How Foreign Policy Grows Online Revenue Through Registration Data & Its Paywall
Chris Cotnoir, SVP and chief revenue officer at Foreign Policy, joined the global news publication in 2012 when the brand was taking a serious look at its future growth strategy. The biggest issue at the time was the lack of a plan for Foreign Policy’s online content. “There was no business model, and most of the traffic was anonymous,” said Cotnoir, speaking at the Data, Insight & Revenue Summit in June. That absence of audience data prevented Foreign Policy from fully monetizing its online content and maximizing the user experience.
So the publication decided in 2013 to require all site visitors to register to view online articles. And in 2014, Foreign Policy upped the stakes with the introduction of a paywall that required visitors to subscribe after reading five articles a month. While these significant changes lowered the brand’s overall traffic, the audience became much more valuable because of the deep data insights Foreign Policy could collect, explained Cotnoir. Today, with roughly 1.3 million registered readers, Foreign Policy can act on its rich audience data to drive higher value subscriptions and advertising.
Monetizing the Reader
On the subscription side, Foreign Policy can capitalize on the individual-level data it collects. The brand can pinpoint what specific readers engage with what content. That information is used to upsell readers into certain subscription packages, events, or other forms of paid content, said Cotnoir. “We’ve spent little money in the way of marketing over the years. We use that registration data to sell subscriptions and we are making adjustments to the products based on where and how people are consuming us.”
Before Foreign Policy implemented its paywall, it used registration data to determine how many registrants would be willing to pay for content and how much content the brand should offer up before raising the paywall. To set these parameters, Foreign Policy divided its audience into six buckets, said Cotnoir. For example, the most valuable audience bucket is filled with readers who are most likely to pay. Those readers consume 100-plus articles and visit the site multiple times in a month. Rating readers based on visits and article consumption, Foreign Policy determined a five-article, monthly limit for non-subscribers. “We wanted to maximize the number of people paying for the content while at the same time making sure that we are still getting the number of impressions we need to serve our advertisers,” explained Cotnoir.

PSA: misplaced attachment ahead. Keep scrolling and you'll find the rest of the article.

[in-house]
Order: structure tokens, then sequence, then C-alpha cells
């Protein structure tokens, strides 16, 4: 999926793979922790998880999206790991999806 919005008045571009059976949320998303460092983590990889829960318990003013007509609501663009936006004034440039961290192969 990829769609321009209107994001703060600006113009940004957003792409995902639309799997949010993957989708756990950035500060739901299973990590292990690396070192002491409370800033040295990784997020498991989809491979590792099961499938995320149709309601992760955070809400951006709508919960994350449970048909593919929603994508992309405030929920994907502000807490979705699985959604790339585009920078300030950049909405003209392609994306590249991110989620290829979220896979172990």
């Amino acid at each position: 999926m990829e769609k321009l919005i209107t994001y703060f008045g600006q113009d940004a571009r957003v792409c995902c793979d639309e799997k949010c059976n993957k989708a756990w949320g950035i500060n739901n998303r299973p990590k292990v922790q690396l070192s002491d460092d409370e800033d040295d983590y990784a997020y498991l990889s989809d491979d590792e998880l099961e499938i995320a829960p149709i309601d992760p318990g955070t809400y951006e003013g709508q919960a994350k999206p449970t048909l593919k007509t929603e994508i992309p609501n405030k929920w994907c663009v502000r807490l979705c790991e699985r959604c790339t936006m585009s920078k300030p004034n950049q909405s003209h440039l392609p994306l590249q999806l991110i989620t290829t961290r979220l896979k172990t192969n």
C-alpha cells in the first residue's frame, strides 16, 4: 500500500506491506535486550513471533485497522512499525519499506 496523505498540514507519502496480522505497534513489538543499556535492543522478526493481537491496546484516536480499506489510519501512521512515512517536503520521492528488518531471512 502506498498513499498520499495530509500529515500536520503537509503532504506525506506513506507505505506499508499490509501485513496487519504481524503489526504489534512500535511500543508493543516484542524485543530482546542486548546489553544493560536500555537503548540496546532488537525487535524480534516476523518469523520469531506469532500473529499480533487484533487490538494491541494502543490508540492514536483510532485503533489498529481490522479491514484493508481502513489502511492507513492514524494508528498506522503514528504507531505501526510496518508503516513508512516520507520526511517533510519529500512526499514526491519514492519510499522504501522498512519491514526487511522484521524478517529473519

In the years since implementing user registration and the paywall, Foreign Policy’s revenue from content has soared. Cotnoir said that revenue from content is six times greater than it was in 2012.
Selling Advertisers on Value & Viewability
Although Foreign Policy’s audience size took a hit after implementing the registration requirement and paywall, the publisher can promise a much more valuable and highly engaged audience to its advertisers. And Foreign Policy can subdivide its audience into the exact segments that advertisers want to reach. Cotnoir explained that advertisers were receptive to reaching these smaller audiences because they wanted to connect with leaders in very specific industries, from government to academia.
Cotnoir said that Foreign Policy uses registration data to sell advertisers more targeted display advertising at higher CPMs. The registration data is also used for more custom advertising packages. For example, Foreign Policy can target specific readers that will likely sign up for a sponsored event or read an advertiser’s native content.
Foreign Policy is also using audience behavior data to sell viewable CPMs to advertisers. “Viewability has become a much bigger point in the sales process,” said Cotnoir. When purchasing viewable impressions, the advertiser only pays when a consumer sees the ad. Foreign Policy measures ad viewability using Moat Analytics, a tool that can identify when an ad is viewed, how long a user views an ad, and can rate the effectiveness of specific messaging.
“We measure everything,” concluded Cotnoir. “We want to make sure that we are providing the best user experience possible with all of our products. It’s important to know what is actually working and what isn’t. . . Ultimately, you have to have information and data to support what you are trying to do.”